Malaysia’s complacency with the Covid-19 pandemic after flattening the curve last year has made it worse during the present third wave, said Dr Dzulkefly Ahmad.
“The third wave began when we let our guard down and were careless with the public health measures that were needed to be set in place,” said the former health minister of the Pakatan Harapan government that lasted less than two years.
“The complacency caused the Ministry of Health (MoH) to fail in monitoring the return of politicians from the Sabah elections. On September 24 and 25, they were allowed to re-enter Peninsular Malaysia from Sabah without health screenings and quarantine.”
The quarantine requirement was only imposed from September 27, a day after the state elections were held.
Thus, only those who returned to the peninsula from that day on were screened but not politicians or campaign workers who travelled earlier.
Since that period, now considered the start of the third wave, the number of cases rose from the low triple digits at that point in time, to exceed 1,000 almost daily in the first week of November.
Since early January, new cases daily have been in excess of 3,000, hitting 5,728 on January 30 as the current record high. Daily cases dropped below 3,000 for the first time two days ago after nearly a month.
Malaysia has now recorded more than 200,000 cases, of which more than 50,000 are active. It also has more than 900 deaths since the onset of the pandemic.
Dzulkefly, the Kuala Selangor MP, also said the Perikatan Nasional government had celebrated too early when it was able to control the spread of the virus during the first movement-control order (MCO), which began on March 18 until early May last year.
“This was to the extent where some were saying that we did not need any vaccines. That was the optimism we had then.
“In the period of celebration, we became negligent and careless with the warnings given by epidemiologists, that sudden and drastic jumps can happen again,” the head of the Selangor Covid-19 task force told The Malaysian Insight.
MoH lost control of the situation because it did not use the time accorded from the first MCO to strengthen Malaysia’s public health capacity, he said.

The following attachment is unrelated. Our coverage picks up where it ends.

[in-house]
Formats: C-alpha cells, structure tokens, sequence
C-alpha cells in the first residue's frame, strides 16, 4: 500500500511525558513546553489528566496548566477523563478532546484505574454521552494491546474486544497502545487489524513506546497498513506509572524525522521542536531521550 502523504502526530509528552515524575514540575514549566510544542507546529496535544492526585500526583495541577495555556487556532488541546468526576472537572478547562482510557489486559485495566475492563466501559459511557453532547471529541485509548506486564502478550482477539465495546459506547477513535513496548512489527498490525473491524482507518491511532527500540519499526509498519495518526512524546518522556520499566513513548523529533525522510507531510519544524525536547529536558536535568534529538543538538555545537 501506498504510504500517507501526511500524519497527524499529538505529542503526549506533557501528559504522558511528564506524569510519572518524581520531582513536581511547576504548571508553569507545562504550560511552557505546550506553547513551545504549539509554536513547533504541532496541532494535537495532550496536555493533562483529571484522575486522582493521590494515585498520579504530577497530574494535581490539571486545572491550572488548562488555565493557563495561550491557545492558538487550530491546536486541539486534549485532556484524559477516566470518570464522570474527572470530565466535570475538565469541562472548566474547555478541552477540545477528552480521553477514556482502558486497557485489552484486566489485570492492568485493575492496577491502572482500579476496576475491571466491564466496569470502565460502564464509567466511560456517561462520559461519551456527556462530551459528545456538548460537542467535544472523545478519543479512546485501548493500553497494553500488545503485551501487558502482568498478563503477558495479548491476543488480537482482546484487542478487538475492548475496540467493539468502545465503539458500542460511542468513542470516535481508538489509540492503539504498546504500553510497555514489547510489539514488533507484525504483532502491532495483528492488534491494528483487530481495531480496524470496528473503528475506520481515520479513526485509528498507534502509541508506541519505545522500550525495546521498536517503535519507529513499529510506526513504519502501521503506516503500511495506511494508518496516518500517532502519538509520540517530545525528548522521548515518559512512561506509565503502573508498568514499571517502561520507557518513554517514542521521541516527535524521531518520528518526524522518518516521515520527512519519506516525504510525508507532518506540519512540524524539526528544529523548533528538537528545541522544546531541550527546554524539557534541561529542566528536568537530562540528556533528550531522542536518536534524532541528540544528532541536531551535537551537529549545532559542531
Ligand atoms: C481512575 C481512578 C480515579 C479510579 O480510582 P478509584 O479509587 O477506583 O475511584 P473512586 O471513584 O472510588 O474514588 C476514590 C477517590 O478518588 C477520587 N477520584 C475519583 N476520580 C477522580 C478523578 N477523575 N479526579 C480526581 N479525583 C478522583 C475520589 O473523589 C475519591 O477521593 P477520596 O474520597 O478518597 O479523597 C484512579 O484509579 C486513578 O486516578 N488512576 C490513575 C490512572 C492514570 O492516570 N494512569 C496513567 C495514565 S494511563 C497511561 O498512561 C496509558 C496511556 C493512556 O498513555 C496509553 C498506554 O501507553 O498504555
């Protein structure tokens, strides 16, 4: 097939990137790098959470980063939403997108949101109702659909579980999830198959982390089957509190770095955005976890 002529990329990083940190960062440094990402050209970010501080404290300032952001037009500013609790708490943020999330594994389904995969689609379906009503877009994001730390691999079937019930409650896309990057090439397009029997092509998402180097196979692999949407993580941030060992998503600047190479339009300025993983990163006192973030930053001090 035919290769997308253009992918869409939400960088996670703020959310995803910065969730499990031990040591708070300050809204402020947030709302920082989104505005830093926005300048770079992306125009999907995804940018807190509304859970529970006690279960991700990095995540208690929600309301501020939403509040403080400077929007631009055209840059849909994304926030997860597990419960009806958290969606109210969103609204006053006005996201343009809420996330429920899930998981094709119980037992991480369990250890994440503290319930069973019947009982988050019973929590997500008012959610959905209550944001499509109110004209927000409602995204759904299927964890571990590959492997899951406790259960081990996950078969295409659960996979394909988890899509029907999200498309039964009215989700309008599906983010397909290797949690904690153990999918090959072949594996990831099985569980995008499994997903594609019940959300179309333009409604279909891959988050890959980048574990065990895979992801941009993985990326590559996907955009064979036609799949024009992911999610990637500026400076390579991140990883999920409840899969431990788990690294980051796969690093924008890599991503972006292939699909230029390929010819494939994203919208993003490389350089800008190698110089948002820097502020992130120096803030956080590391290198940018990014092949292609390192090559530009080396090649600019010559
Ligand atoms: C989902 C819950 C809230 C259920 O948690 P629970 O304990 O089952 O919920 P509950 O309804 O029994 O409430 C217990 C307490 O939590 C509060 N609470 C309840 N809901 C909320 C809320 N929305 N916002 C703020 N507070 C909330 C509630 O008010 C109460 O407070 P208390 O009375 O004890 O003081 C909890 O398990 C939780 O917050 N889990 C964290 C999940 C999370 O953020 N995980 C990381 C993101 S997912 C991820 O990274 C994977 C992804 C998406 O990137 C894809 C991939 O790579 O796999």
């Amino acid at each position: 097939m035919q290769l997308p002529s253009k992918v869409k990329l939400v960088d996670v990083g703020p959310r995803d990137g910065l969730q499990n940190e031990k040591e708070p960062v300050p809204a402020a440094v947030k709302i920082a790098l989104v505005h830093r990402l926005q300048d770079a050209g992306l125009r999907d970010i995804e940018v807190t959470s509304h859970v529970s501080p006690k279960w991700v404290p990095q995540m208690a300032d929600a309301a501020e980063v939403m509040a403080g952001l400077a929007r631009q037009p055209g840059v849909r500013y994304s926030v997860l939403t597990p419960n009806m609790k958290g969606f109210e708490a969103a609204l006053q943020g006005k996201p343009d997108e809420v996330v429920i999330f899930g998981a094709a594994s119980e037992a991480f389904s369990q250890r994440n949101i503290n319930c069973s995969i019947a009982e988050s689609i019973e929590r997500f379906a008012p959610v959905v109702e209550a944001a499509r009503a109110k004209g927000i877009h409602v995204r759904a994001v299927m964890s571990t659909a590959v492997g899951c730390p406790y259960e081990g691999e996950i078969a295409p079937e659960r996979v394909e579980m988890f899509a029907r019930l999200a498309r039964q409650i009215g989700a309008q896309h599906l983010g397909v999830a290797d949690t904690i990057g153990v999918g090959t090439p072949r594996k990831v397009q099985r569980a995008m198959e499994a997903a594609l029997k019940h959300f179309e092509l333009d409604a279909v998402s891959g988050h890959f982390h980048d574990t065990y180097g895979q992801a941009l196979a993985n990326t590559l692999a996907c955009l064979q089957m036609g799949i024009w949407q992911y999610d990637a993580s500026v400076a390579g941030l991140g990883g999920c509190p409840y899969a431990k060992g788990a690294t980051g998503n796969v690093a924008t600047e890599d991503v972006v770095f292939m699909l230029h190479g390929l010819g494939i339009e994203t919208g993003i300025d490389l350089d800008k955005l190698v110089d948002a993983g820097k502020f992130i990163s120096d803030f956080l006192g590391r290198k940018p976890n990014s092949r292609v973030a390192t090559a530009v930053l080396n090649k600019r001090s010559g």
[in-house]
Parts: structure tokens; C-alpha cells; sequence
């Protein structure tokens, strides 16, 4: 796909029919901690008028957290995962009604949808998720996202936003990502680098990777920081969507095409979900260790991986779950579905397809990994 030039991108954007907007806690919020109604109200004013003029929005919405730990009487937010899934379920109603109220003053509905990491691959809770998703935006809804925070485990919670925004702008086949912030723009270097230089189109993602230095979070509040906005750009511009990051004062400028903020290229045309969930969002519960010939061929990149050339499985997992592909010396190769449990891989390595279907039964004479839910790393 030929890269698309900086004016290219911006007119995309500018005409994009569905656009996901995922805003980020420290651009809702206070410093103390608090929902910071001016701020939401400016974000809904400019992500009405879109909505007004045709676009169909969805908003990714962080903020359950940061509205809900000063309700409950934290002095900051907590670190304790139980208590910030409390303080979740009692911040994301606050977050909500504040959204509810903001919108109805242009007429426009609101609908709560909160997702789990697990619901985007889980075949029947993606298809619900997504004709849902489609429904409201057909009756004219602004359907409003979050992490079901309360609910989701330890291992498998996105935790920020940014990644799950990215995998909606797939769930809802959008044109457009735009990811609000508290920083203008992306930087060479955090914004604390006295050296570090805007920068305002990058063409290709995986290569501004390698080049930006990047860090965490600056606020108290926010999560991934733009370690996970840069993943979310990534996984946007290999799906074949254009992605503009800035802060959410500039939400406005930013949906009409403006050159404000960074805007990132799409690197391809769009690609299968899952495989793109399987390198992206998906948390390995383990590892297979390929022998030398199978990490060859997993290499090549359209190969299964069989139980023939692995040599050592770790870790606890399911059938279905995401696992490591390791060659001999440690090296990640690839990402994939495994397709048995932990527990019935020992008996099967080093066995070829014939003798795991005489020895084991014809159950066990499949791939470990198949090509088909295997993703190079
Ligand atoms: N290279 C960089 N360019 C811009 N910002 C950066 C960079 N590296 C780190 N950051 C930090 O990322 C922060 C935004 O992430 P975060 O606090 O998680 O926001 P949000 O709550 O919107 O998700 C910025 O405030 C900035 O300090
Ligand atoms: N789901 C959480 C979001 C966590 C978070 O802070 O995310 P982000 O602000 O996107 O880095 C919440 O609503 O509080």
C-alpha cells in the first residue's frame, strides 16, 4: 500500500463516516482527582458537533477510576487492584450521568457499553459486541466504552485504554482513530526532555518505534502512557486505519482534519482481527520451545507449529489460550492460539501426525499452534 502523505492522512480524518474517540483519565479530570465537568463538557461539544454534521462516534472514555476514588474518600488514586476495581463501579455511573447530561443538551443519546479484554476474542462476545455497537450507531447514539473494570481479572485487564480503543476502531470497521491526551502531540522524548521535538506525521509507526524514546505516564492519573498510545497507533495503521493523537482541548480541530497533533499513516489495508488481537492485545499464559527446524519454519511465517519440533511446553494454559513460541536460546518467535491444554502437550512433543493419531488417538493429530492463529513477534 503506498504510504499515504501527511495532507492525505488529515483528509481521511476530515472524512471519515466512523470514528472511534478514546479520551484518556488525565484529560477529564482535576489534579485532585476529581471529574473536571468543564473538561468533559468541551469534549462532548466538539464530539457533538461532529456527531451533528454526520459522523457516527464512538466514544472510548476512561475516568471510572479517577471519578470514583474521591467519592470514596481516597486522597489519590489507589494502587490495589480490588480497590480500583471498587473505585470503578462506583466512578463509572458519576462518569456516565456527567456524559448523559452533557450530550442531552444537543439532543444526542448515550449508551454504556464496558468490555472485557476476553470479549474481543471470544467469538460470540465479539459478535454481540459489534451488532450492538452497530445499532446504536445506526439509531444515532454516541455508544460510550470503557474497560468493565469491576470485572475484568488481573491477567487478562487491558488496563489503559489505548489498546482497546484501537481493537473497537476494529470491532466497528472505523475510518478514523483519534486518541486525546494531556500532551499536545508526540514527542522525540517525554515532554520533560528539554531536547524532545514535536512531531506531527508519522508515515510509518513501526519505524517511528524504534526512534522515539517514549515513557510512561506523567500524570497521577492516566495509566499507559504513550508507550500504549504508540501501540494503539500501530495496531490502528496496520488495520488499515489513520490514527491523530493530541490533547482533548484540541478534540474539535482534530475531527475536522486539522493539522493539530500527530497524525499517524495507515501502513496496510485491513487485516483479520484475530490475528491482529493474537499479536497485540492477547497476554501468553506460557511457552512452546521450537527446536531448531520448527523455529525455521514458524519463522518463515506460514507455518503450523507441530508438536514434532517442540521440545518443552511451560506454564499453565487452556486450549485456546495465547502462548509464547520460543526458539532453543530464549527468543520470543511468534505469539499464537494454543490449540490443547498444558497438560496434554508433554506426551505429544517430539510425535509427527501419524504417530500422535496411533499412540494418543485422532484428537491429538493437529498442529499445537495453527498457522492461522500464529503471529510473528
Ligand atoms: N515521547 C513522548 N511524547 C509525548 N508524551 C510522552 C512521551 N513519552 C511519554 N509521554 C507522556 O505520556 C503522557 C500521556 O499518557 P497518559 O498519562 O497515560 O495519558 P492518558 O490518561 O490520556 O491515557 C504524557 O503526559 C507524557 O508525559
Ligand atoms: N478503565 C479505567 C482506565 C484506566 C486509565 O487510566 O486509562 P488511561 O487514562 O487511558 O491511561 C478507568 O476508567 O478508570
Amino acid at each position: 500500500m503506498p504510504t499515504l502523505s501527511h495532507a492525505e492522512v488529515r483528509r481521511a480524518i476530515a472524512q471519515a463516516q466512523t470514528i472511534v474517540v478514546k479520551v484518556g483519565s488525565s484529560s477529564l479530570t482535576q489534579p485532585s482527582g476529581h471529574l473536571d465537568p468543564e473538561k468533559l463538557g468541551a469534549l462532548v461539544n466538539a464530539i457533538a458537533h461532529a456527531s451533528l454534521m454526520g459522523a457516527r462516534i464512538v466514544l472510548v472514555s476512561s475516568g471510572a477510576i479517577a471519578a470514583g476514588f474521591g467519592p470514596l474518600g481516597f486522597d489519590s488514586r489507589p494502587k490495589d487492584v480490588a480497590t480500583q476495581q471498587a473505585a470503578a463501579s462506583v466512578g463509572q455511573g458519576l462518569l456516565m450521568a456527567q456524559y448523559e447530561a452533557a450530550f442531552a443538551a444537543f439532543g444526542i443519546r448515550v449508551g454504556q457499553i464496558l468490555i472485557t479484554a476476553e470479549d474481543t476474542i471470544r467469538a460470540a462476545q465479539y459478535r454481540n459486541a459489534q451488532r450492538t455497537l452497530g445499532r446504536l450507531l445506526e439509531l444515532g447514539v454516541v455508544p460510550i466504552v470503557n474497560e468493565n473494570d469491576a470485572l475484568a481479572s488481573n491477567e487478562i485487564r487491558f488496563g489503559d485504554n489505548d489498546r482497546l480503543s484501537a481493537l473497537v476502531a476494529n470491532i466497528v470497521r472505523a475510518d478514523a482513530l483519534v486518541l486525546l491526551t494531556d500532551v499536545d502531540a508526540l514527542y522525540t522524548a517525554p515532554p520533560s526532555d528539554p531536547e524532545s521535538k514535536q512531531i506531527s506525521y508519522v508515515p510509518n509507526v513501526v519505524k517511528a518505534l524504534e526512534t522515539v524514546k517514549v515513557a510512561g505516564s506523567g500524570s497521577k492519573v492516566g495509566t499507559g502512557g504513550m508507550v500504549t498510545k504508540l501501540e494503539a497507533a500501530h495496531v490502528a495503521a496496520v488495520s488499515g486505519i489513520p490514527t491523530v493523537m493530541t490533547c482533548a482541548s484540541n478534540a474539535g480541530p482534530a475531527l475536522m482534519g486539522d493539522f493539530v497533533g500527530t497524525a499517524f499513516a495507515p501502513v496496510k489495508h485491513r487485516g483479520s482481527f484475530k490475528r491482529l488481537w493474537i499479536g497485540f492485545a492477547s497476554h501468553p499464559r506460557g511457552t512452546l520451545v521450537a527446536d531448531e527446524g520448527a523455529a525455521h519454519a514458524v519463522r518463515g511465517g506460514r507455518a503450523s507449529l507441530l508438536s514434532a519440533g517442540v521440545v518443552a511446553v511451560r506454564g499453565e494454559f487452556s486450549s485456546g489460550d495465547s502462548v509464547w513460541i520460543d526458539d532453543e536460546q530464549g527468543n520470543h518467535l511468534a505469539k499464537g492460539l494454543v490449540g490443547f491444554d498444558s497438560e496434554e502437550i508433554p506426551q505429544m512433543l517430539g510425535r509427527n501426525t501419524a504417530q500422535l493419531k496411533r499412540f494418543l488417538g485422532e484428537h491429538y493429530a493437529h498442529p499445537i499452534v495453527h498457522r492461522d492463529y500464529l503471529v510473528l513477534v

This is now evident from the high number of BID or “brought-in-dead” Covid-19 patients, he said.
“During the first two waves, MoH would isolate and hospitalise all infected Covid-19 patients. But it cannot do so now because the system is overwhelmed and overburdened, causing MoH to change the SOP to only hospitalise category 3 and 4 patients.”
Dzulkefly, a toxicologist by training, also said the government did not improve the MySejahtera app quickly enough after launching it last May.
“We are now behind in the Covid-19 pandemic as the government did not equip itself with the right tools, such as automatic contact tracing, boosting the number of healthcare workers or using rapid test kit antigens.”
Using contact tracing as an example, Dzulkefly said the MySejahtera app should have incorporated automatic contact tracing and utilised Bluetooth technology to warn users about possible infections.
“In Singapore, Taiwan and South Korea, for instance, the app informs the user if the person has spent ‘too much’ interaction time with an infected person.
“The app then tells the user to go for testing.”
But despite more than a year into Covid-19 pandemic, Dzulkefly said MoH is still doing contact tracing manually.
“Some MoH officers, who are involved in contact tracing, have to make up to 600 calls a day. But how do you do that when the daily infections are in the thousands?”
He said MoH’s insistence on PCR tests, which takes three to four days to get results, instead of the one-hour rapid test kit antigen allowed positive cases to infect more people before they are isolated.
“PCR should be for clinical diagnosis while RTK can slow down the spread by immediately identifying the infected so that they can be isolated for treatment.” – TMI